The Nike+SportWatch has no manual calibration of the foot sensor as the Nike+Sportsband does. As I surmised in my first review here is how they do it.
From official response by Nike on Nike Forums
"Thanks for asking about the calibration and how it works.
You're correct in noting that there isn't any manual calibration, as there is with other devices, where you actually tell your device, "I want to calibrate this run."
Instead, you set up an outdoor run where you are using both the Nike+ sensor and the GPS option. (In other words, on your run setup screen, both GPS and Footpod are toggled to "on.") Once you've run a certain distance with both good GPS reception and good footstrike data capture from the Nike+ sensor, the sensor will automatically be calibrated using that data, without you having to do anything.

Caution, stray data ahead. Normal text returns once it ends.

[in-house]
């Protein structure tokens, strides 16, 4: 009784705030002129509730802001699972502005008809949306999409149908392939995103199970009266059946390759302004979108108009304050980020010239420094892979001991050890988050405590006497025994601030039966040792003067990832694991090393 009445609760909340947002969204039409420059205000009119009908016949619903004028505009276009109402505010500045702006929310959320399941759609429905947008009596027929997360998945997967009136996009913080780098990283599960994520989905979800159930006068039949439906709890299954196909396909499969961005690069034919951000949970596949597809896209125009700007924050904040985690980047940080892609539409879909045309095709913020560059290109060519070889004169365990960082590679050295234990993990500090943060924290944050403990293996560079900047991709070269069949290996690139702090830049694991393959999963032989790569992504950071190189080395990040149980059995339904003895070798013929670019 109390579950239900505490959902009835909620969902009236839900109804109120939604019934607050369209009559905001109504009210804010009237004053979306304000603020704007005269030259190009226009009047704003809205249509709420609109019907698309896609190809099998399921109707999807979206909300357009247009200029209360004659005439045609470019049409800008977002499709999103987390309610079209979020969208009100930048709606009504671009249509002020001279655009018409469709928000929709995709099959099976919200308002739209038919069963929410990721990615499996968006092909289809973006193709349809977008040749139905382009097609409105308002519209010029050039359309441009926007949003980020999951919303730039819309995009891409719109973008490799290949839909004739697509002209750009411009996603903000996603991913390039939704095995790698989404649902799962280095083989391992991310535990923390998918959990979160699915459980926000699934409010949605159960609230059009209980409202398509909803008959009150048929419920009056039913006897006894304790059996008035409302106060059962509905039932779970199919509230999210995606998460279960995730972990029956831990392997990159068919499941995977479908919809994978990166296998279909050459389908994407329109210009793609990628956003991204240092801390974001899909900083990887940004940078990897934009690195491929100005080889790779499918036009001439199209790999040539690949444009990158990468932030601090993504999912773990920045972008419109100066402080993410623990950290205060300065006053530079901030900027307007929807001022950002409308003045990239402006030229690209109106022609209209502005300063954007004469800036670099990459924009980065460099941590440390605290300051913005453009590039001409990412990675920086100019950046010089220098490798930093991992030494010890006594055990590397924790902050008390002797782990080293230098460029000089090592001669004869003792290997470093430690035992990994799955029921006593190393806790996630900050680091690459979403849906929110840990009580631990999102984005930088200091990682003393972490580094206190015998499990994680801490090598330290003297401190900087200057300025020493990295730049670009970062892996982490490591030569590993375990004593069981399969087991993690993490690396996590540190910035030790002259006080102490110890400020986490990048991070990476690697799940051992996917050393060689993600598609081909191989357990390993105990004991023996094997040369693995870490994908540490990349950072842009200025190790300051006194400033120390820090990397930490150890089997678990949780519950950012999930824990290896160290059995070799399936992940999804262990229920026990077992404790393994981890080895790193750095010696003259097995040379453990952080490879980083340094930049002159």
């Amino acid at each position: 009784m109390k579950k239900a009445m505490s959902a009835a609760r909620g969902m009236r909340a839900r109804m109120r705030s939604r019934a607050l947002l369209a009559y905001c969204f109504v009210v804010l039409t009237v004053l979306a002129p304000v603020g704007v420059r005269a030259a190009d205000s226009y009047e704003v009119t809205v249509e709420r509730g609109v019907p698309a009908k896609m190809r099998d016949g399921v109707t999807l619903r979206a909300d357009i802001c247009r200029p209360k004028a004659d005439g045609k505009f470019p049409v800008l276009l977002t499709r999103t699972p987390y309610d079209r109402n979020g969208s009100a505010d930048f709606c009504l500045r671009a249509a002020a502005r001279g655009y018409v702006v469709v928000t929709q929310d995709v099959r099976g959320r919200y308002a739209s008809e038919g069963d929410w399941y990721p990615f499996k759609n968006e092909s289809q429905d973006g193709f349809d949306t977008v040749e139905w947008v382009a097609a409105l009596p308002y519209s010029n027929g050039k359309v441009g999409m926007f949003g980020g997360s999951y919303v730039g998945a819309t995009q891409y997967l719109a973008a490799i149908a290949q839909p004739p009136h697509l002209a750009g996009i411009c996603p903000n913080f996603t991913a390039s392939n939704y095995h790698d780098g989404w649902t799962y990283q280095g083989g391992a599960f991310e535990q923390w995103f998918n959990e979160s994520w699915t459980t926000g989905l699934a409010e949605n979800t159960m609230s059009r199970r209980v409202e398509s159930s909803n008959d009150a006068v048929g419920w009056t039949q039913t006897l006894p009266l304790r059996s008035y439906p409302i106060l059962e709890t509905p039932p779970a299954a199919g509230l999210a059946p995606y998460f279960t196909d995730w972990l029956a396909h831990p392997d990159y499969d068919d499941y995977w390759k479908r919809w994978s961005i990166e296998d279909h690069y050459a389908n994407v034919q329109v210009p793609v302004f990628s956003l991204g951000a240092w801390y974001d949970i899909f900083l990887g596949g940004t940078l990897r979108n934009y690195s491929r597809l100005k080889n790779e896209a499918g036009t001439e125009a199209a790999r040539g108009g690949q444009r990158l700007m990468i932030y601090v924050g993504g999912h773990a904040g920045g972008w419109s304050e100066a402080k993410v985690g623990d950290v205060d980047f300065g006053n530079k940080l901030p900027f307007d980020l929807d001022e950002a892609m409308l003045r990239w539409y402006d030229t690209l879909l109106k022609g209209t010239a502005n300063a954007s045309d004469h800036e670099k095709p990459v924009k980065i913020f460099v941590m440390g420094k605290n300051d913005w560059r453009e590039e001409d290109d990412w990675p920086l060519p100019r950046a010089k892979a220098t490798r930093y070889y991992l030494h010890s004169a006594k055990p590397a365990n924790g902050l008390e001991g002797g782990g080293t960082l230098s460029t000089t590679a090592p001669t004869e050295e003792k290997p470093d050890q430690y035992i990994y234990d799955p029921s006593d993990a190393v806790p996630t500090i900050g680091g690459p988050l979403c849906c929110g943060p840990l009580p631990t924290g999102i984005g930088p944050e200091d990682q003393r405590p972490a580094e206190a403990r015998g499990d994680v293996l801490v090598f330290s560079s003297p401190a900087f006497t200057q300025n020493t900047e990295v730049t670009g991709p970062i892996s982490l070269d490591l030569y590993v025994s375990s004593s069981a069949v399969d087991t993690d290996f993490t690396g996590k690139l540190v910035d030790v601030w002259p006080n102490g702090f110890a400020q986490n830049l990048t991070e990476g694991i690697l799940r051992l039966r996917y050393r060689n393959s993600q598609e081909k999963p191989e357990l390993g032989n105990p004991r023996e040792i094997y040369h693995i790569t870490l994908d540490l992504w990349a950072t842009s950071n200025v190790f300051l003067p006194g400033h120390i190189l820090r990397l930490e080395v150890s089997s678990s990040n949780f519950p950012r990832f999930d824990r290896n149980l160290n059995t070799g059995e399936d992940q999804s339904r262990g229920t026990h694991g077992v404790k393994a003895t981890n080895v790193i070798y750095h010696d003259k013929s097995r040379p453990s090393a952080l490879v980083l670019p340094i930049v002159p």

Let's say you run a mile at a steady pace without pauses and have good GPS reception and good footstrike data. Internally, your SportBand might determine (based on sensor data) that you ran .91 miles. It would then adjust that .91 miles to match the GPS data--one mile--internally, and would save that correction factor and use it to adjust your future sensor-based runs (i.e., your treadmill runs).
It's the same principle that's always applied. The difference is that now, instead of you telling your device, "Hey, I ran a mile, not .91 miles!" your GPS is telling your device, "Hey, Upstate ran a mile, not the .91 miles captured by the sensor."
I hope this makes sense! It's actually a pretty cool system, and I hope it yields comparable accuracy to what you've come to expect."
I am still wondering if it works the opposite way when GPS signal is weak the foot sensor picks up the task. I think it may.